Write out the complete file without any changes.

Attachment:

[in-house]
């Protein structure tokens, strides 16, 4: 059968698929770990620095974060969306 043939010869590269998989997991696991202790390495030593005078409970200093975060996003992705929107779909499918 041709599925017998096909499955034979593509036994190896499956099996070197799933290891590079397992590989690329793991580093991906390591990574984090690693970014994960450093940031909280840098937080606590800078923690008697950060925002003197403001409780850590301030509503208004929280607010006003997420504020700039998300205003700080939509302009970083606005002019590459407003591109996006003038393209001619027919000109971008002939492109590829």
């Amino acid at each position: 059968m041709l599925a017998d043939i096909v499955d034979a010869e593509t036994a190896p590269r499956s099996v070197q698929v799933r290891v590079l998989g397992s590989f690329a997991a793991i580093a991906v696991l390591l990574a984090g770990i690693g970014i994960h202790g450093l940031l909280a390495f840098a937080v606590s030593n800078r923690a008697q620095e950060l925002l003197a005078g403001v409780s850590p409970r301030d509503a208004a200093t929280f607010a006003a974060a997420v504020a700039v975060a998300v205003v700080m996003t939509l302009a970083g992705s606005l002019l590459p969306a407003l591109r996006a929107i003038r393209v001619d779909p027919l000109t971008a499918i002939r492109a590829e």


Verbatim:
[in-house]
């Protein structure tokens, strides 16, 4: 059968698929770990620095974060969306 043939010869590269998989997991696991202790390495030593005078409970200093975060996003992705929107779909499918 041709599925017998096909499955034979593509036994190896499956099996070197799933290891590079397992590989690329793991580093991906390591990574984090690693970014994960450093940031909280840098937080606590800078923690008697950060925002003197403001409780850590301030509503208004929280607010006003997420504020700039998300205003700080939509302009970083606005002019590459407003591109996006003038393209001619027919000109971008002939492109590829």
């Amino acid at each position: 059968m041709l599925a017998d043939i096909v499955d034979a010869e593509t036994a190896p590269r499956s099996v070197q698929v799933r290891v590079l998989g397992s590989f690329a997991a793991i580093a991906v696991l390591l990574a984090g770990i690693g970014i994960h202790g450093l940031l909280a390495f840098a937080v606590s030593n800078r923690a008697q620095e950060l925002l003197a005078g403001v409780s850590p409970r301030d509503a208004a200093t929280f607010a006003a974060a997420v504020a700039v975060a998300v205003v700080m996003t939509l302009a970083g992705s606005l002019l590459p969306a407003l591109r996006a929107i003038r393209v001619d779909p027919l000109t971008a499918i002939r492109a590829e």